FOR MORE ON READING & WRITING HISTORICAL FICTION follow A WRITER OF HISTORY (using the widget on the left sidebar)

M.K. Tod writes historical fiction and blogs about all aspects of the genre at A Writer of History. Her latest novel, LIES TOLD IN SILENCE is set in WWI France and is available from Amazon, NookKoboGoogle Play and iTunes. Her debut novel, UNRAVELLED: Two wars. Two affairs. One marriage. is also available from these retailers.

Mary can be contacted on Facebook, Twitter and Goodreads.

Share this post

About the Author

Meet M.K.Tod

Meet M.K.Tod

The historical fiction author behind A Writer of History...

All Categories

Subscribe to the Blog

Receive the latest posts on writing and reading historical fiction via email.

Join 2,162 other subscribers

6 Responses

  1. I agree that the thumb should not have been fussed with. Also, I appreciate the point about changing the names of characters to avoid venturing into alternate history. This is a problem more historical novelists should think about. Even in novels I really admire and respect I’ve seen this go bad. The English Patient (I consider WWII historical at this point in time) had as a main character Count László Almásy, who in real life was so very different from the fictional character that it was jarring. Renaming him would have been a good idea. In my own novels I only keep names of real characters if (1) Nothing I write could be taken as defamation — even the deceased deserve this basic courtesy (2) I personally feel that more people should be aware of an individual who deserves to be more widely known.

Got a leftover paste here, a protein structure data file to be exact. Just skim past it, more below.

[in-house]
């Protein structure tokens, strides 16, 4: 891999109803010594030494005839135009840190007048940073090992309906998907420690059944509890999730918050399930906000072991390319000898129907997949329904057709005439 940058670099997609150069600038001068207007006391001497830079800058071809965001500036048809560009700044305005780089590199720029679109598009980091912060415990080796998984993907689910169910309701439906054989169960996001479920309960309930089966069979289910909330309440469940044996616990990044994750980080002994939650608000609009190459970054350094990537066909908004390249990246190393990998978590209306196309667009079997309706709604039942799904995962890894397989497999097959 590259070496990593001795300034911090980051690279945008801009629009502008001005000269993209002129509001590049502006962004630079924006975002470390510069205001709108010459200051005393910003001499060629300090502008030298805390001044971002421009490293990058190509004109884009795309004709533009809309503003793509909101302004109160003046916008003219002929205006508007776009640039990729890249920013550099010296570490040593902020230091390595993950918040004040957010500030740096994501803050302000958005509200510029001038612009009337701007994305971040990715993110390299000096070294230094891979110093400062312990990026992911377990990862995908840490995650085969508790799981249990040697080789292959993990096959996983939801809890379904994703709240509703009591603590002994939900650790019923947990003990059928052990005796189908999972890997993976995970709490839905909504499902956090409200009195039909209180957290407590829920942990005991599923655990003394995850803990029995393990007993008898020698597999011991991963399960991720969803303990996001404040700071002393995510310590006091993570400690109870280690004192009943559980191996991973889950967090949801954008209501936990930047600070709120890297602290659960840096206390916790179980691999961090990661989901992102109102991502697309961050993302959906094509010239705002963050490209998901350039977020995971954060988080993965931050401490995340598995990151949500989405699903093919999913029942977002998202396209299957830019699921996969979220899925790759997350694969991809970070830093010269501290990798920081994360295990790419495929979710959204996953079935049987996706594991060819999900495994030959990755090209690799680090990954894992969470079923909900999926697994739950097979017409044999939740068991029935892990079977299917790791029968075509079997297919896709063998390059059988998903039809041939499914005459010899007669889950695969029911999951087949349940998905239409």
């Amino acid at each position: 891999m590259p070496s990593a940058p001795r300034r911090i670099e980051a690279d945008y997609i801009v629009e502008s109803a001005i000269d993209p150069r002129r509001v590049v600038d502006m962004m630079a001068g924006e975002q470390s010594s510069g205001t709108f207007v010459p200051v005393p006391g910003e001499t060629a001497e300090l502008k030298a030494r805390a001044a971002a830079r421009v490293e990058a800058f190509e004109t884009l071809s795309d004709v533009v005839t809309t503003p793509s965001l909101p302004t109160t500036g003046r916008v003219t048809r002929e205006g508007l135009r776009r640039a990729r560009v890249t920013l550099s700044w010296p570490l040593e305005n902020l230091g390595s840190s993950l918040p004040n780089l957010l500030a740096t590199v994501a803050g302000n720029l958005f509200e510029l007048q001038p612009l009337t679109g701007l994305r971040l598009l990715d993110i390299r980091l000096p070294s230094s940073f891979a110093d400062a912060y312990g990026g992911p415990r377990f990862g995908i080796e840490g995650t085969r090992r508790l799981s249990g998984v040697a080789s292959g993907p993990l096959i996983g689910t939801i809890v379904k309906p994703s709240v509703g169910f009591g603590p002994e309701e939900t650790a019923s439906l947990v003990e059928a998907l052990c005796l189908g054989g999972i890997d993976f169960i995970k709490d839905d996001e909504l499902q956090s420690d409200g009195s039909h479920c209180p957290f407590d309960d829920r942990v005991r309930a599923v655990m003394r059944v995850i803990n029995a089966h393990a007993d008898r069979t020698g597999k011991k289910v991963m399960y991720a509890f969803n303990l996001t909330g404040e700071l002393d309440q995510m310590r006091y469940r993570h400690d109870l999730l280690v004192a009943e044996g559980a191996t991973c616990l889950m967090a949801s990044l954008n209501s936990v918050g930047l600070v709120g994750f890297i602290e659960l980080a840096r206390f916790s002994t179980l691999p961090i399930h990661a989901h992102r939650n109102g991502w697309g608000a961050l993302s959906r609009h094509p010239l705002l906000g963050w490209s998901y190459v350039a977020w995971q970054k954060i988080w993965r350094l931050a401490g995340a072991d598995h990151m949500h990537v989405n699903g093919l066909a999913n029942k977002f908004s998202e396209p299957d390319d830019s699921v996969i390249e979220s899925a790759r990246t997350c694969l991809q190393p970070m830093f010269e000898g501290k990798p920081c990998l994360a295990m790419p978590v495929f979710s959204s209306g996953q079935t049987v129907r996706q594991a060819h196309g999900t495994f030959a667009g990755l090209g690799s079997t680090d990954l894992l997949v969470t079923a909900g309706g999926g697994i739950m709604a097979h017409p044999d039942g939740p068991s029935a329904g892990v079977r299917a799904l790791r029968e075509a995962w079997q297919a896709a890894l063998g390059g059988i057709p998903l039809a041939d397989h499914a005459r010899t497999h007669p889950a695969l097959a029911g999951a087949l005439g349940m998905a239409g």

2. Thanks for the comments. It took a big adjustment (and a chunk of rewriting) to address the thumb issue, and it raised some quandaries as you can imagine. That said, it does work in the end novel – and to some extent I think that it makes the piece better. Also, it further fictionalises Challis and removes him that little bit more from the real-life Thomas Blood. However, I still miss it!

Leave a Reply